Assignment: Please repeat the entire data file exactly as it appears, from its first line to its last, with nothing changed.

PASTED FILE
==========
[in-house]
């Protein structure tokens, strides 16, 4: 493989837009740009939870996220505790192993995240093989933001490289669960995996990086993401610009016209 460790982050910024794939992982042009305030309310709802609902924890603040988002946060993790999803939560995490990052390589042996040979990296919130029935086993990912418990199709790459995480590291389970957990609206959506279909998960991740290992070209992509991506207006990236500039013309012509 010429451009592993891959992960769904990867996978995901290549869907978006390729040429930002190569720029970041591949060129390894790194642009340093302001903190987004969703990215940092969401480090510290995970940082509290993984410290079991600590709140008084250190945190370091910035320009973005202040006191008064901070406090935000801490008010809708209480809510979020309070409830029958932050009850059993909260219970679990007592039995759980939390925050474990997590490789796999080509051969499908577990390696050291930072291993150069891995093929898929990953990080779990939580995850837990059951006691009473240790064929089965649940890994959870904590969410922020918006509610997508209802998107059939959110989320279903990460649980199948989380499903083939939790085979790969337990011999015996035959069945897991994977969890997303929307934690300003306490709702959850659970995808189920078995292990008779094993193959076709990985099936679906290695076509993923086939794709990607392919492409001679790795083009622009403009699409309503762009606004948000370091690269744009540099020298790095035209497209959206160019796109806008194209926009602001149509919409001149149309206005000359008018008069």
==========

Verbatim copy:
[in-house]
């Protein structure tokens, strides 16, 4: 493989837009740009939870996220505790192993995240093989933001490289669960995996990086993401610009016209 460790982050910024794939992982042009305030309310709802609902924890603040988002946060993790999803939560995490990052390589042996040979990296919130029935086993990912418990199709790459995480590291389970957990609206959506279909998960991740290992070209992509991506207006990236500039013309012509 010429451009592993891959992960769904990867996978995901290549869907978006390729040429930002190569720029970041591949060129390894790194642009340093302001903190987004969703990215940092969401480090510290995970940082509290993984410290079991600590709140008084250190945190370091910035320009973005202040006191008064901070406090935000801490008010809708209480809510979020309070409830029958932050009850059993909260219970679990007592039995759980939390925050474990997590490789796999080509051969499908577990390696050291930072291993150069891995093929898929990953990080779990939580995850837990059951006691009473240790064929089965649940890994959870904590969410922020918006509610997508209802998107059939959110989320279903990460649980199948989380499903083939939790085979790969337990011999015996035959069945897991994977969890997303929307934690300003306490709702959850659970995808189920078995292990008779094993193959076709990985099936679906290695076509993923086939794709990607392919492409001679790795083009622009403009699409309503762009606004948000370091690269744009540099020298790095035209497209959206160019796109806008194209926009602001149509919409001149149309206005000359008018008069």